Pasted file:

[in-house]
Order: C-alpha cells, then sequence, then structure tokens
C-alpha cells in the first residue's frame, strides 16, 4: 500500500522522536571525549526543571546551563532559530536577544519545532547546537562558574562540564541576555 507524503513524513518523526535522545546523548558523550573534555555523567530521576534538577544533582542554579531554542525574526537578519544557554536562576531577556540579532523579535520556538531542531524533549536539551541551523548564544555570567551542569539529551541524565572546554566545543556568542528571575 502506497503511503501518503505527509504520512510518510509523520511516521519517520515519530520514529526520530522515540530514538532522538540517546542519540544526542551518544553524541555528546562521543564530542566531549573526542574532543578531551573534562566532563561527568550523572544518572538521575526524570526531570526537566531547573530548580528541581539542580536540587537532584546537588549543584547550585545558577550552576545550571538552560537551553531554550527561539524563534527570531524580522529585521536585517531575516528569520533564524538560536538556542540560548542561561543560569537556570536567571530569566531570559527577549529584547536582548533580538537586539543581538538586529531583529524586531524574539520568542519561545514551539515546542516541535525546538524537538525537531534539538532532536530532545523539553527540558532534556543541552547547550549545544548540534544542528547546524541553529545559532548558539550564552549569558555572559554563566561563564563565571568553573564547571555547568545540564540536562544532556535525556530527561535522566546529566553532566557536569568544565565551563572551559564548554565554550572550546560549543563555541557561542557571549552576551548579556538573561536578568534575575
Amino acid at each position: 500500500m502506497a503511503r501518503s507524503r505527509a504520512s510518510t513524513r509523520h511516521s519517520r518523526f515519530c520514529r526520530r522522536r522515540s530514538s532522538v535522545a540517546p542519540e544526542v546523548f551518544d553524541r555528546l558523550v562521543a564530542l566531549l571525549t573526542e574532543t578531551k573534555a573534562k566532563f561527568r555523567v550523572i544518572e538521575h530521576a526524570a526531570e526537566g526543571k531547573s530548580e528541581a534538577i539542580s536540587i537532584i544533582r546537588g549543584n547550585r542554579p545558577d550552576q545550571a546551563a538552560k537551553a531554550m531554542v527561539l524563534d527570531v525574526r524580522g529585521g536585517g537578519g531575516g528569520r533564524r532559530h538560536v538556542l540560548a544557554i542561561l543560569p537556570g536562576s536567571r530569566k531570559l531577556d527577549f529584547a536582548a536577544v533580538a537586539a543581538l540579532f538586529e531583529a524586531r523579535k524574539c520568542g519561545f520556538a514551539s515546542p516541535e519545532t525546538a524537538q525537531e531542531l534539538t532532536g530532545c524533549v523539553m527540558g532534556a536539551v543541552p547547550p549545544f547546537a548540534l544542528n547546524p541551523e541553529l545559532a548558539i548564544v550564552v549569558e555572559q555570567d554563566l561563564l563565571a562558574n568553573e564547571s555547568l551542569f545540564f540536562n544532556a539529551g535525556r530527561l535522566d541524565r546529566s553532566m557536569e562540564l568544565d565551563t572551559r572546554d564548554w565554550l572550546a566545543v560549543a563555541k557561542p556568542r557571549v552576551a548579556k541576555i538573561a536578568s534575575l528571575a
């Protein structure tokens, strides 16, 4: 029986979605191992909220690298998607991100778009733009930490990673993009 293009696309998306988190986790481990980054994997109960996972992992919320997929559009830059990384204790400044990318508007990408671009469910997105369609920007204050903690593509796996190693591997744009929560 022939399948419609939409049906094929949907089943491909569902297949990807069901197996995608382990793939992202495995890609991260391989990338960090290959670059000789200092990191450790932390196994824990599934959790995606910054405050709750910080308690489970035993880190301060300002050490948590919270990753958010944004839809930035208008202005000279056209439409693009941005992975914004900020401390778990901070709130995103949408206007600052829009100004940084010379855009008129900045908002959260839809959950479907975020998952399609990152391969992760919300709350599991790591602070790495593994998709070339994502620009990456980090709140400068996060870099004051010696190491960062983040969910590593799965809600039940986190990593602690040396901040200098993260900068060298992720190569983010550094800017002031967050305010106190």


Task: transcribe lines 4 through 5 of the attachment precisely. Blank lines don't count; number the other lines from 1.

Amino acid at each position: 500500500m502506497a503511503r501518503s507524503r505527509a504520512s510518510t513524513r509523520h511516521s519517520r518523526f515519530c520514529r526520530r522522536r522515540s530514538s532522538v535522545a540517546p542519540e544526542v546523548f551518544d553524541r555528546l558523550v562521543a564530542l566531549l571525549t573526542e574532543t578531551k573534555a573534562k566532563f561527568r555523567v550523572i544518572e538521575h530521576a526524570a526531570e526537566g526543571k531547573s530548580e528541581a534538577i539542580s536540587i537532584i544533582r546537588g549543584n547550585r542554579p545558577d550552576q545550571a546551563a538552560k537551553a531554550m531554542v527561539l524563534d527570531v525574526r524580522g529585521g536585517g537578519g531575516g528569520r533564524r532559530h538560536v538556542l540560548a544557554i542561561l543560569p537556570g536562576s536567571r530569566k531570559l531577556d527577549f529584547a536582548a536577544v533580538a537586539a543581538l540579532f538586529e531583529a524586531r523579535k524574539c520568542g519561545f520556538a514551539s515546542p516541535e519545532t525546538a524537538q525537531e531542531l534539538t532532536g530532545c524533549v523539553m527540558g532534556a536539551v543541552p547547550p549545544f547546537a548540534l544542528n547546524p541551523e541553529l545559532a548558539i548564544v550564552v549569558e555572559q555570567d554563566l561563564l563565571a562558574n568553573e564547571s555547568l551542569f545540564f540536562n544532556a539529551g535525556r530527561l535522566d541524565r546529566s553532566m557536569e562540564l568544565d565551563t572551559r572546554d564548554w565554550l572550546a566545543v560549543a563555541k557561542p556568542r557571549v552576551a548579556k541576555i538573561a536578568s534575575l528571575a
């Protein structure tokens, strides 16, 4: 029986979605191992909220690298998607991100778009733009930490990673993009 293009696309998306988190986790481990980054994997109960996972992992919320997929559009830059990384204790400044990318508007990408671009469910997105369609920007204050903690593509796996190693591997744009929560 022939399948419609939409049906094929949907089943491909569902297949990807069901197996995608382990793939992202495995890609991260391989990338960090290959670059000789200092990191450790932390196994824990599934959790995606910054405050709750910080308690489970035993880190301060300002050490948590919270990753958010944004839809930035208008202005000279056209439409693009941005992975914004900020401390778990901070709130995103949408206007600052829009100004940084010379855009008129900045908002959260839809959950479907975020998952399609990152391969992760919300709350599991790591602070790495593994998709070339994502620009990456980090709140400068996060870099004051010696190491960062983040969910590593799965809600039940986190990593602690040396901040200098993260900068060298992720190569983010550094800017002031967050305010106190």